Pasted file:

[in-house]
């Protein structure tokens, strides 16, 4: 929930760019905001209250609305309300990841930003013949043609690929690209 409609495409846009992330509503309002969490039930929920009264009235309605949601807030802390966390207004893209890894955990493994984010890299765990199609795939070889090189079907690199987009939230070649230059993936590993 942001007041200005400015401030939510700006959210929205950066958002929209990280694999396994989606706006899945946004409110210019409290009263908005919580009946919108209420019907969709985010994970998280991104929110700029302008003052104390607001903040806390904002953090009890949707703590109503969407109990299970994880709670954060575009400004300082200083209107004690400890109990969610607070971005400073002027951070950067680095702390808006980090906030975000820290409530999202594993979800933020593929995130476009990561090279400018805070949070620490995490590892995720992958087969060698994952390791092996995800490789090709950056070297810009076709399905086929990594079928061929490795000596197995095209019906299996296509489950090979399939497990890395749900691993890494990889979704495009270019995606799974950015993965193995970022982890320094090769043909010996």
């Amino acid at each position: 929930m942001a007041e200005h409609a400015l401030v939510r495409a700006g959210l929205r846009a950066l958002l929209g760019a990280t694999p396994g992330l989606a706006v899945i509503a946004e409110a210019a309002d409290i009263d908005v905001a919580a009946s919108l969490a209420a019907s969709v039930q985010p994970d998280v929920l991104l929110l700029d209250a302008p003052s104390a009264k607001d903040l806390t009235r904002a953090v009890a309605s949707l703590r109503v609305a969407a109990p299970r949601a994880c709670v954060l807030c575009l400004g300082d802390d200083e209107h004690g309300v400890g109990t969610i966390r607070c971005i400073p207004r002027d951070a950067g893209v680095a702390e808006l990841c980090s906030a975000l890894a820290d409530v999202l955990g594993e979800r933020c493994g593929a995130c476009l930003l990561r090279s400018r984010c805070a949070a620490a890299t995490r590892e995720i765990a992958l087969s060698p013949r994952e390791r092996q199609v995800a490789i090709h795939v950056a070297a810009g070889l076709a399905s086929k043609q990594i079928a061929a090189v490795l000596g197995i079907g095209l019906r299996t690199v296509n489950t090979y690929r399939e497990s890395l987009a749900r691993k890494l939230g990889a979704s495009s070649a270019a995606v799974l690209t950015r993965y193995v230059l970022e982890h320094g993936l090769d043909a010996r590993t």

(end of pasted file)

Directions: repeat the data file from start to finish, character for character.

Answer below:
[in-house]
């Protein structure tokens, strides 16, 4: 929930760019905001209250609305309300990841930003013949043609690929690209 409609495409846009992330509503309002969490039930929920009264009235309605949601807030802390966390207004893209890894955990493994984010890299765990199609795939070889090189079907690199987009939230070649230059993936590993 942001007041200005400015401030939510700006959210929205950066958002929209990280694999396994989606706006899945946004409110210019409290009263908005919580009946919108209420019907969709985010994970998280991104929110700029302008003052104390607001903040806390904002953090009890949707703590109503969407109990299970994880709670954060575009400004300082200083209107004690400890109990969610607070971005400073002027951070950067680095702390808006980090906030975000820290409530999202594993979800933020593929995130476009990561090279400018805070949070620490995490590892995720992958087969060698994952390791092996995800490789090709950056070297810009076709399905086929990594079928061929490795000596197995095209019906299996296509489950090979399939497990890395749900691993890494990889979704495009270019995606799974950015993965193995970022982890320094090769043909010996």
């Amino acid at each position: 929930m942001a007041e200005h409609a400015l401030v939510r495409a700006g959210l929205r846009a950066l958002l929209g760019a990280t694999p396994g992330l989606a706006v899945i509503a946004e409110a210019a309002d409290i009263d908005v905001a919580a009946s919108l969490a209420a019907s969709v039930q985010p994970d998280v929920l991104l929110l700029d209250a302008p003052s104390a009264k607001d903040l806390t009235r904002a953090v009890a309605s949707l703590r109503v609305a969407a109990p299970r949601a994880c709670v954060l807030c575009l400004g300082d802390d200083e209107h004690g309300v400890g109990t969610i966390r607070c971005i400073p207004r002027d951070a950067g893209v680095a702390e808006l990841c980090s906030a975000l890894a820290d409530v999202l955990g594993e979800r933020c493994g593929a995130c476009l930003l990561r090279s400018r984010c805070a949070a620490a890299t995490r590892e995720i765990a992958l087969s060698p013949r994952e390791r092996q199609v995800a490789i090709h795939v950056a070297a810009g070889l076709a399905s086929k043609q990594i079928a061929a090189v490795l000596g197995i079907g095209l019906r299996t690199v296509n489950t090979y690929r399939e497990s890395l987009a749900r691993k890494l939230g990889a979704s495009s070649a270019a995606v799974l690209t950015r993965y193995v230059l970022e982890h320094g993936l090769d043909a010996r590993t």